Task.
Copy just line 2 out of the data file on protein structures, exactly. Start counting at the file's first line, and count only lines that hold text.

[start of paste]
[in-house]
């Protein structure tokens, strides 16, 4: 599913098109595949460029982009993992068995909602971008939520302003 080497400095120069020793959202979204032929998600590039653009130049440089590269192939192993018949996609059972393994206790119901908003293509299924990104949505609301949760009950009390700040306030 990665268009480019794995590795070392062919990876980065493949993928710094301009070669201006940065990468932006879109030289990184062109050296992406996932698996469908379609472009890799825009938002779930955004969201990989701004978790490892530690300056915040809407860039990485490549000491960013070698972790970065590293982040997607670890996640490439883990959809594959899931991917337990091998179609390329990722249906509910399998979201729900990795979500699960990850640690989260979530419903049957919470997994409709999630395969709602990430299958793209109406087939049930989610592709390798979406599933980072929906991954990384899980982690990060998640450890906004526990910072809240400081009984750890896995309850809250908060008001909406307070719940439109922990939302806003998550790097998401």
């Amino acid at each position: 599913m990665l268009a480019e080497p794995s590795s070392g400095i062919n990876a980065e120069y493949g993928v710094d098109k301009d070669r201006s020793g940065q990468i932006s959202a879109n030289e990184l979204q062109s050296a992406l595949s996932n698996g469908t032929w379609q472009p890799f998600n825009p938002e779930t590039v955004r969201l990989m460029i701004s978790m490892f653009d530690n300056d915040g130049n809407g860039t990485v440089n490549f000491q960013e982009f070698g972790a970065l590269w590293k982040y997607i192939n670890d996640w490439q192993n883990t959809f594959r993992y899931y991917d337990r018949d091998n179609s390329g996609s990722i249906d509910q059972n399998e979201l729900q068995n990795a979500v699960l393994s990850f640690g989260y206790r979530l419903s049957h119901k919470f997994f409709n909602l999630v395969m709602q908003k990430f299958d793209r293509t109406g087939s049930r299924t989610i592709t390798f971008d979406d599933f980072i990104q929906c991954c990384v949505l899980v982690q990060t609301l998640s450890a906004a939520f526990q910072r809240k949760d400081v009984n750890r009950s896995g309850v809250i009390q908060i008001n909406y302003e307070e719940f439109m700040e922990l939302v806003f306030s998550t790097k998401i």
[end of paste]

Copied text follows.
């Protein structure tokens, strides 16, 4: 599913098109595949460029982009993992068995909602971008939520302003 080497400095120069020793959202979204032929998600590039653009130049440089590269192939192993018949996609059972393994206790119901908003293509299924990104949505609301949760009950009390700040306030 990665268009480019794995590795070392062919990876980065493949993928710094301009070669201006940065990468932006879109030289990184062109050296992406996932698996469908379609472009890799825009938002779930955004969201990989701004978790490892530690300056915040809407860039990485490549000491960013070698972790970065590293982040997607670890996640490439883990959809594959899931991917337990091998179609390329990722249906509910399998979201729900990795979500699960990850640690989260979530419903049957919470997994409709999630395969709602990430299958793209109406087939049930989610592709390798979406599933980072929906991954990384899980982690990060998640450890906004526990910072809240400081009984750890896995309850809250908060008001909406307070719940439109922990939302806003998550790097998401």